The cook-off organised by the City of Luxembourg is a subtle reminder that when life gives you lemons, you make lemonade… well maybe this time something more special to celebrate National day followin...
Entrepreneurship: Christine Statucki has started her second company, but the switch in sectors is surprising.
At age 46, “I thought it’s now or never.” So says Christine Statucki, who founded LuxCreative Lingerie one year ago. The firm specialises in bespoke lingerie for cancer survivors. Which is quite a change from what she did for the previous 17 years.
Statucki had been manager of Betavi, a noise and vibration mitigation consultancy. She met with clients, made proposals and got projects started, while her brother, an engineer, handled the technical reports. “I love what I did at Betavi, I love it, but it was not creative [for me] and I wanted something else.”
So she decided to pursue her passion for fashion. Statucki had been touched by women who had cancer and decided to check what options they had in lingerie. “I found nothing, nothing very nice.” Putting herself in their place she thought, “I’m a woman and I love lingerie… if you have this illness, that’s the first shock, then the operation and chemotherapy, that’s another shock, and then you can’t have nice lingerie anymore? It’s finished. So I wanted to do something for these women.”
The right touch
She started contacting French firms because she wanted products with a certain je ne sais pas from “French companies that work in France, not in China or Turkey, but in France. One hundred percent made in France.” That was important because she wanted to offer something “particulière” to her customers.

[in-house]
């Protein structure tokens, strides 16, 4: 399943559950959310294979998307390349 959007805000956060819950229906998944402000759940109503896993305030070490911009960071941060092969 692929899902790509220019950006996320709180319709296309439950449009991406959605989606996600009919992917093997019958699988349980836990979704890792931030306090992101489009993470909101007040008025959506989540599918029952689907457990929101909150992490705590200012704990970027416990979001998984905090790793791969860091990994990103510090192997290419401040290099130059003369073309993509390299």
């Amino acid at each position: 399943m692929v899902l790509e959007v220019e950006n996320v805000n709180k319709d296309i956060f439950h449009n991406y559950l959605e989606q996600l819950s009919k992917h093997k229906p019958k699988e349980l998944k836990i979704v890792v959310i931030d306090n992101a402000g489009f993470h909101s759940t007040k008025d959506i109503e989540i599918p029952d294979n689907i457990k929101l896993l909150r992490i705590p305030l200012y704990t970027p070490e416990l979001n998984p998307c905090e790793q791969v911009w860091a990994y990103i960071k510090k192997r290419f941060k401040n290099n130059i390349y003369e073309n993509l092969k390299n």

Statucki ended up signing Luxembourg-wide exclusive contracts with two French outfits. Her lines are “tailor made” and she presents design ideas and samples of materials from the silk to the embroidery, “and the woman chooses what she wants.” (She also represents a Spanish line, as well as a men’s underwear and a Belgian Cologne brand.)
She briefly thought of selling online “but I realised in lingerie, it’s not possible. I prefer to have contact with customers” face-to-face. For the moment, Statucki has not set up a showroom, for two reasons. First her products are all made-to-order. “As it’s personnalisable, customisable, there is no stock. The companies don’t have stock and they don’t want to make stock. So I don’t have a shop.” Instead she has a small studio in her home and holds cosy sales events across the country. She tries to make the events more socialable with tastings of artisanal chocolates and Luxembourg crémant. Secondly, “I don’t know if I’ve got the right products and the right concepts” for the long run and “nobody knows my brand” yet. “But I’m very excited because I love what I do.”
Statucki is not afraid the market is too niche. The challenge is one of communications, she says (in her first press interview about the new venture). The women searching for this type of lingerie are there, she insists.
Nevertheless, “it’s not easy. It’s difficult to start a new company again. It’s a new sector and there are a lot of brands in Luxembourg and there are a lot of habits” to get consumers to change. “It’s very difficult, but I’m quite sure that if I didn’t” make a go of it then she would regret it. “I’m like that.”